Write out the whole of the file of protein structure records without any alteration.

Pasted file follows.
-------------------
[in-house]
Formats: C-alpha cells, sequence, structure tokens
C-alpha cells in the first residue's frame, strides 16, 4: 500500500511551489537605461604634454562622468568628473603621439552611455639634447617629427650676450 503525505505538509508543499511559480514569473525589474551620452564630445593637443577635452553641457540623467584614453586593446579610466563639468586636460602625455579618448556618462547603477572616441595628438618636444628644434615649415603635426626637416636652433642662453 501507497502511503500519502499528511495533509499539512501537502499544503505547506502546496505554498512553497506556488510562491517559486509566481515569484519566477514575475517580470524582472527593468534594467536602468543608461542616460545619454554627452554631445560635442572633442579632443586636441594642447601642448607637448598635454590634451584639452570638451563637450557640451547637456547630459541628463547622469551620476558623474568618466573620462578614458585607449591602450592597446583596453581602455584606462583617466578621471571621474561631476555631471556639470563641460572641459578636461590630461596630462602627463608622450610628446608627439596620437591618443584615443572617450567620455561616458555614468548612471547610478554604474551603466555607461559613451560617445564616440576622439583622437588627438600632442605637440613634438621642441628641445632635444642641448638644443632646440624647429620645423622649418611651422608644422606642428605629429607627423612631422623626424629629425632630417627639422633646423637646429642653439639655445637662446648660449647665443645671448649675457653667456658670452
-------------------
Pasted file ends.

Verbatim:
[in-house]
Formats: C-alpha cells, sequence, structure tokens
C-alpha cells in the first residue's frame, strides 16, 4: 500500500511551489537605461604634454562622468568628473603621439552611455639634447617629427650676450 503525505505538509508543499511559480514569473525589474551620452564630445593637443577635452553641457540623467584614453586593446579610466563639468586636460602625455579618448556618462547603477572616441595628438618636444628644434615649415603635426626637416636652433642662453 501507497502511503500519502499528511495533509499539512501537502499544503505547506502546496505554498512553497506556488510562491517559486509566481515569484519566477514575475517580470524582472527593468534594467536602468543608461542616460545619454554627452554631445560635442572633442579632443586636441594642447601642448607637448598635454590634451584639452570638451563637450557640451547637456547630459541628463547622469551620476558623474568618466573620462578614458585607449591602450592597446583596453581602455584606462583617466578621471571621474561631476555631471556639470563641460572641459578636461590630461596630462602627463608622450610628446608627439596620437591618443584615443572617450567620455561616458555614468548612471547610478554604474551603466555607461559613451560617445564616440576622439583622437588627438600632442605637440613634438621642441628641445632635444642641448638644443632646440624647429620645423622649418611651422608644422606642428605629429607627423612631422623626424629629425632630417627639422633646423637646429642653439639655445637662446648660449647665443645671448649675457653667456658670452